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Would Crawford make sense for Yanks?
Of course the Yankees are expressing interest in Carl Crawford. They expressed interest in him almost immediately, just as they express interest in virtually every major free agent.
The larger question is: How serious is the Yankees’ interest?
That remains to be seen.
The Yankees’ biggest need is pitching — and it will remain pitching even if they sign the top starter on the free-agent market, left-hander Cliff Lee.
For that reason, one rival executive Friday said he was skeptical that the Yankees actually would sign Crawford, saying, “I don’t buy it. I would be absolutely shocked.”
The Yankees might only be trying to raise the ante on Crawford for the Red Sox or Angels, but nothing they ever do in free agency is shocking.
To sign Crawford, they would need to either . . . :
• Lose at least one of the free agents they currently are pursuing — left-hander Cliff Lee, shortstop Derek Jeter and left-hander Andy Pettitte.
Crawford always has loomed as a possibility if the Yankees failed to sign Lee. For the Yankees to add both players, they surely would need to move another salary, barring a dramatic — and unexpected — payroll increase.
Lee’s eventual price figures to be in the range of six years, $140 million. Crawford’s price is less clear, but with the Angels, Red Sox and other teams interested, he, too, figures to top $100 million.
And the team already has $144.367 committed to 10 players for 2011, according to Cot’s Baseball Contracts.
Even if the Yankees sign Crawford and trade Swisher or Granderson, it would lead to a net payroll increase.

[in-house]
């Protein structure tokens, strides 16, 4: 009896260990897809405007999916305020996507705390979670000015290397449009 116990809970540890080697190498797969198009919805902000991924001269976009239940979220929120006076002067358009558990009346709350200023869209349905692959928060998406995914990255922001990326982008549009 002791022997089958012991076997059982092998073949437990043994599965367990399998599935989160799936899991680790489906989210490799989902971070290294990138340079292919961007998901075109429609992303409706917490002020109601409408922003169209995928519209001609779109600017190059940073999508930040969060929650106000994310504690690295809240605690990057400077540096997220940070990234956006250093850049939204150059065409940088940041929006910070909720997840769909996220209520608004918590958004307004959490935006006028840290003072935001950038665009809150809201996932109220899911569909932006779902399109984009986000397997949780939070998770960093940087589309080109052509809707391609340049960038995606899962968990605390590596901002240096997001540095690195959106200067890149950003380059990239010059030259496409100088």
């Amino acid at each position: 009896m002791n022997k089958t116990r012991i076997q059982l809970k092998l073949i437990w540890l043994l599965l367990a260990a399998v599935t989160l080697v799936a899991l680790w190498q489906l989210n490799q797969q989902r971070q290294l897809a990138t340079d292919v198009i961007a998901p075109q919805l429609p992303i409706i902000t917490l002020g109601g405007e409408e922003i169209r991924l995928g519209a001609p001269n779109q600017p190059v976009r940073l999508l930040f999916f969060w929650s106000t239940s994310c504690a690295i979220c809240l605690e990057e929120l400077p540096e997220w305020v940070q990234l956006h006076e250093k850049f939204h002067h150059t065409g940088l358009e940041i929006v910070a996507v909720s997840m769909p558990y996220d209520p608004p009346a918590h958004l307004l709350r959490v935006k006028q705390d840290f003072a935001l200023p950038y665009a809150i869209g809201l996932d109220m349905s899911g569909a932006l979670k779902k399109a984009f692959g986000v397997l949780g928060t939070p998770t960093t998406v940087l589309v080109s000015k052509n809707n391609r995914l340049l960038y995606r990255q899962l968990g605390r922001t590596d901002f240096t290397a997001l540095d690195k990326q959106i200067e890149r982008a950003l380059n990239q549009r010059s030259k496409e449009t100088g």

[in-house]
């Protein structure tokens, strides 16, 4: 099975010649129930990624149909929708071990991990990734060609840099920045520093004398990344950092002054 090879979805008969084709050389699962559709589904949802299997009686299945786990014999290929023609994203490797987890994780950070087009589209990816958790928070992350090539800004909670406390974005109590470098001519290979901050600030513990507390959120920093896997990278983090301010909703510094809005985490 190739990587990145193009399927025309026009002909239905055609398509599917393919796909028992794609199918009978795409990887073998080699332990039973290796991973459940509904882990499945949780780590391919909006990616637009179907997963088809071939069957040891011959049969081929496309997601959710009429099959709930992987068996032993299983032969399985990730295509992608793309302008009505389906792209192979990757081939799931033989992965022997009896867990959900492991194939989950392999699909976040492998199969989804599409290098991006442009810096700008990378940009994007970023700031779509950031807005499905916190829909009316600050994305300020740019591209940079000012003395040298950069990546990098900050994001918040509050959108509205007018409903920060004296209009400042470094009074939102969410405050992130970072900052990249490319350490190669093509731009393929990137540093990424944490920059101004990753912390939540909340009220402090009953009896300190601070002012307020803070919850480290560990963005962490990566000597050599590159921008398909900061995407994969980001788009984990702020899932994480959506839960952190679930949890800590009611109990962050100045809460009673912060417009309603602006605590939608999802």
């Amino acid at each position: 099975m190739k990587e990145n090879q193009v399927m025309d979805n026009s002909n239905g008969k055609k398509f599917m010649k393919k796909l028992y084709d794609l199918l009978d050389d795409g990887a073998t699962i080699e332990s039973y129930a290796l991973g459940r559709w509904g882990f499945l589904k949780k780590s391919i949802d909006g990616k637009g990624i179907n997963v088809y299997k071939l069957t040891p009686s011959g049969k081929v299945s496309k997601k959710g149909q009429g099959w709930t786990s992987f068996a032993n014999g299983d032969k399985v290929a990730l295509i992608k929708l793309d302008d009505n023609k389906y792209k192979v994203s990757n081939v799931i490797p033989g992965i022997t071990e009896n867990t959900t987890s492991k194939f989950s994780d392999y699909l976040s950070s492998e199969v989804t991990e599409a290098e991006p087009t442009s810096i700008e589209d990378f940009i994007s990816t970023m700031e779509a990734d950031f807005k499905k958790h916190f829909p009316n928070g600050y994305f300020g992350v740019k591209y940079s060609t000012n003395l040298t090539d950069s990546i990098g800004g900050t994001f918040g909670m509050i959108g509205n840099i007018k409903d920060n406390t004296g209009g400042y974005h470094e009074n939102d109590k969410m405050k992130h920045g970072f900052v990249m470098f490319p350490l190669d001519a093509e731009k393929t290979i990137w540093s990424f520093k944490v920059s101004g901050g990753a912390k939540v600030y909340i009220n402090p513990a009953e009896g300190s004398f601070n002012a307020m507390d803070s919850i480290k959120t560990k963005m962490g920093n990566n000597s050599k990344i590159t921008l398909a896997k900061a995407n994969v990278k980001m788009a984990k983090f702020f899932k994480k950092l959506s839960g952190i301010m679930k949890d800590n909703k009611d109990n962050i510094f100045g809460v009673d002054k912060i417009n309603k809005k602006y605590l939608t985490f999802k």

Swisher is signed for $9 million next season, with the Yankees holding a $10.25 million option on him for 2012.
Granderson is signed for $8.25 million next season and $10 million in ’12, with the club holding a $13 million option on him for ’13.
Crawford’s average annual salary in his new deal will be considerably higher, perhaps in excess of $15 million. And unlike Swisher and Granderson, he has not proved that he can play in New York.
Going forward, designated hitter Jorge Posada is the only high-salaried Yankee entering the final year of his contract, though Sabathia can opt-out after next season.
The Yankees eventually will need to replace Pettitte. They are paying the erratic A.J. Burnett $16.5 million per season through ’13. Their future rotation remains an open question.
Thus, a major investment in Crawford might be ill-advised unless the Yankees struck out on Lee.
If that happened, the Yanks could view Crawford as an offensive, defensive and baseruning upgrade.
But their pitching needs still would be acute, and next year’s free-agent market is less than promising.
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